In this region these bees are annually social with respect to the organization of the colonies. Newly fecundated queens hibernate during the winter, each one starting a new colony in the spring. The earlier broods that result from the nest-building, foraging and egg-laying activities of each queen are workers of small size which assume much or all of the foraging and nest-building functions. Thereafter, as the numbers increase, there is an increase in body size of succeeding broods of workers. As the season progresses these more nearly approach the queen in size, and the distinction between the two castes in some species becomes obscure. Finally males and true queens are produced, which mate, and the cycle is repeated.
The species of Bombus occurring in North America do not represent a homogeneous group. They have affinities with those that occur in the Old World and those to the south. In consequence, a natural classification can be achieved only by inclusion of the species of these other regions in comprehensive taxonomic studies. Milliron (1961) indicates that there is evidence of a polyphyletic origin of the group, and therefore he recognizes three separate genera, including a total of five subgenera. All of the other numerous subgenera that have been proposed in the past are being reduced to synonymy. Although it is possible to distinguish these three genera according to the male genital armature, it is very difficult to do so according to the characteristics of the queens or workers. His work is still incomplete, and it has been deemed expedient to avoid the difficulties that would result if an attempt were made to separate these genera in this manual. Thus all the species here are assigned to Bombus in its original, allinclusive sense, recognizing the fact that a division into smaller genera is probable in the future. The following table indicates the classification proposed by Milliron, with respect to the species of this area:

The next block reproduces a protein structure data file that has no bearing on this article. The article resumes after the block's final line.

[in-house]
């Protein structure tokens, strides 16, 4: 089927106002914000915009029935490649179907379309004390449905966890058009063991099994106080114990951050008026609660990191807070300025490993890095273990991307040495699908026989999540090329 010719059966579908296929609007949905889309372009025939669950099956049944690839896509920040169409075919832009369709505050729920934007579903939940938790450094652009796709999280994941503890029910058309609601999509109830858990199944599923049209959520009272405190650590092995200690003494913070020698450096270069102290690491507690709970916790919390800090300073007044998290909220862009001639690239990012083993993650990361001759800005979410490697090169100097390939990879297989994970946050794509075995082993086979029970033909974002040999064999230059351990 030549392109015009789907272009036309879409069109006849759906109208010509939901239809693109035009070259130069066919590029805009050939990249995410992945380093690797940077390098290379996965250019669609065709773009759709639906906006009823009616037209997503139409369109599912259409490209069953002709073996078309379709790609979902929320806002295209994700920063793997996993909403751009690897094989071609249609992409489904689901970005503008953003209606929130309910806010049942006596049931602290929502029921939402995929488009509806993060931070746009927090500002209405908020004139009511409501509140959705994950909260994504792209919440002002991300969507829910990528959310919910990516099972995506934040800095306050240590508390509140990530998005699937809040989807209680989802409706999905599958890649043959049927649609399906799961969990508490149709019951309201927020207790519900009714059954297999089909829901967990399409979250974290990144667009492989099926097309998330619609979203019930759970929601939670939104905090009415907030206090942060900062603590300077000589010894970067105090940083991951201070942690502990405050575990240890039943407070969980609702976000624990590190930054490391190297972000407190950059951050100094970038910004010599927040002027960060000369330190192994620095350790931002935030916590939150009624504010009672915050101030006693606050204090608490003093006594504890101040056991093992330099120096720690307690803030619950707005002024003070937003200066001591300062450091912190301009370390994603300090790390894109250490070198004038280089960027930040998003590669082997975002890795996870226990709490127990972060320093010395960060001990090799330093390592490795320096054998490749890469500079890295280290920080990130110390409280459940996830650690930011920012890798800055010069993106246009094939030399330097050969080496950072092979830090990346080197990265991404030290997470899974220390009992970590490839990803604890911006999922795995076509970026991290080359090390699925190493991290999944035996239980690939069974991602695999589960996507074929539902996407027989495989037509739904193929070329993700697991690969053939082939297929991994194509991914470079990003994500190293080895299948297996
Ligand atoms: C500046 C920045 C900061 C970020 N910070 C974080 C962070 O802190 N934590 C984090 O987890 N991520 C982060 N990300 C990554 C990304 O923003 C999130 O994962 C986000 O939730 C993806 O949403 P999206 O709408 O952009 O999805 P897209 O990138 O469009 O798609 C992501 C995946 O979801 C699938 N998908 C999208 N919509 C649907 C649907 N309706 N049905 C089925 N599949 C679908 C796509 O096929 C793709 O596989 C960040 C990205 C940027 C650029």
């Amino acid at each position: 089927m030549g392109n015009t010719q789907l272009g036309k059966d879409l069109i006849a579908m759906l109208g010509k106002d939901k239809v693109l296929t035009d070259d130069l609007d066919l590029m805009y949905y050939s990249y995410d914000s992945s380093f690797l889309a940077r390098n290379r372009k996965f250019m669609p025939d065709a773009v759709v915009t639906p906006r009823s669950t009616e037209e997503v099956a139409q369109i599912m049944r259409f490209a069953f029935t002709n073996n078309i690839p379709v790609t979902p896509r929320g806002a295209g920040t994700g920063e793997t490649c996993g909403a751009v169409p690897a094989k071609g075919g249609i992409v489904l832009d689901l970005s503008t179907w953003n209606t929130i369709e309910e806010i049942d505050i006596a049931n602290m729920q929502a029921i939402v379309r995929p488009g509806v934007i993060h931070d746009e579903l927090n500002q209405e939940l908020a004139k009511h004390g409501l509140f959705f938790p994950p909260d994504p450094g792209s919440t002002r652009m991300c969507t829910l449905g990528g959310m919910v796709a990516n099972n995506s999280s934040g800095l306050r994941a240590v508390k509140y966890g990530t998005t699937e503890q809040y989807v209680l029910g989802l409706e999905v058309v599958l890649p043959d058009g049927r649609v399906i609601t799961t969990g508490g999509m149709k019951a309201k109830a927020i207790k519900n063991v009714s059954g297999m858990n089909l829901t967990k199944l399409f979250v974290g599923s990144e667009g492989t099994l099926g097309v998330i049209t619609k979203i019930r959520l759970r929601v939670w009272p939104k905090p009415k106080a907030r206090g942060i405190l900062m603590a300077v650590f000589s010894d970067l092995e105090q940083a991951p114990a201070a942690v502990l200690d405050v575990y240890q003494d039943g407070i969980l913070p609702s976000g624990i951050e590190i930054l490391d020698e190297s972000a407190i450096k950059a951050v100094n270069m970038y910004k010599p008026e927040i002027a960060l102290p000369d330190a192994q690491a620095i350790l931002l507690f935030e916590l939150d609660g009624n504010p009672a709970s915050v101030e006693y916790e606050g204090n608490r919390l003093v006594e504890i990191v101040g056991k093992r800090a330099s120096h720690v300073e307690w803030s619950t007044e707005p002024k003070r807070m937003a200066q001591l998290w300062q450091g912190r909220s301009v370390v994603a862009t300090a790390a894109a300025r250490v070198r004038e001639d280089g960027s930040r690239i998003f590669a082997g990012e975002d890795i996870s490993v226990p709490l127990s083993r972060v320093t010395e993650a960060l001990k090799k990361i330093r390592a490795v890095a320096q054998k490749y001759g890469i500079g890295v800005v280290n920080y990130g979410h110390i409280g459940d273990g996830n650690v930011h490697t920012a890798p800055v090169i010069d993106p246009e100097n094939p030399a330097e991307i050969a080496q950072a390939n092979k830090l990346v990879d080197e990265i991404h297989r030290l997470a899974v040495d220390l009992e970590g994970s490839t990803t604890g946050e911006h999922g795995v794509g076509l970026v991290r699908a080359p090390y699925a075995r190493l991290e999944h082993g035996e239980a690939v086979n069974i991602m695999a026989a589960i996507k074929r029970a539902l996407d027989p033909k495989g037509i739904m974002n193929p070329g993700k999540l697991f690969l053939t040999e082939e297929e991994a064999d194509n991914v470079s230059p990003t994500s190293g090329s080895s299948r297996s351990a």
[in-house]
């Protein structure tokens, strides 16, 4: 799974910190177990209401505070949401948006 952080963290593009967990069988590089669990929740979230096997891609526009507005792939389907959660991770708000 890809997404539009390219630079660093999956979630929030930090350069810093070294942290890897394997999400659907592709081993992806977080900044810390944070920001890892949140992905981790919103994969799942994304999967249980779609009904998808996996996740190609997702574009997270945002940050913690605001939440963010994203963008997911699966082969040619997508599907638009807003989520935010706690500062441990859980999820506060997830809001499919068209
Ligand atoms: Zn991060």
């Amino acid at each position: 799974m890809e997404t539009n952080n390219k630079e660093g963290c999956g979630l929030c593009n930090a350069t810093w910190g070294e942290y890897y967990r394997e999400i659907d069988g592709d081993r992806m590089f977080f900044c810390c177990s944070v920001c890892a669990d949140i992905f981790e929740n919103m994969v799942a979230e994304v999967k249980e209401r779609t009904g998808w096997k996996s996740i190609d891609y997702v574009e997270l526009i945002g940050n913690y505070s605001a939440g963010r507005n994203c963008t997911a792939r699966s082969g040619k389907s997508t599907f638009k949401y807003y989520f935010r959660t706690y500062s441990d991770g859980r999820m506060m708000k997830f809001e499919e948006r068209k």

Bombus - affinis and terricola.
Bombias - nevadensis and n. auricomas.
Megabombus - borealis, fervidus and pennsylvanicus.
Cullumanobombus - fraternus, griseocollis and rufocintus.
Pyrobombus - bimaculatus, impatiens, perplexus, sandersoni, ternarius and vagans.
In the males, species assigned to Bombus may be recognized by the flared, dorsoventrally compressed and cup-shaped heads of the penis valves. In Megabombus these structures are straight, either simple or with abrupt, apically dilated heads, while in Pyrobombus they are conspicuously hooked, the curve of the hook directed toward the mid line.
The following keys to the species of Bombus queens, workers and males have limitations due to the degree of variability in these bees. This is especially true of color patterns of the pubescence which are used extensively in the keys. To employ other characters would necessitate the use of more obscure features difficult to describe, or to observe or interpret. Moreover, to account for all the possible variations in color patterns would greatly increase the length and complexity of the keys. In consequence the form in which they appear is a compromise, and it is hoped and believed that they will facilitate identification of the great majority of specimens. A margin of error, however, should be recognized, and where accuracy of identification is of paramount importance, submission of specimens to experienced specialists is recommended.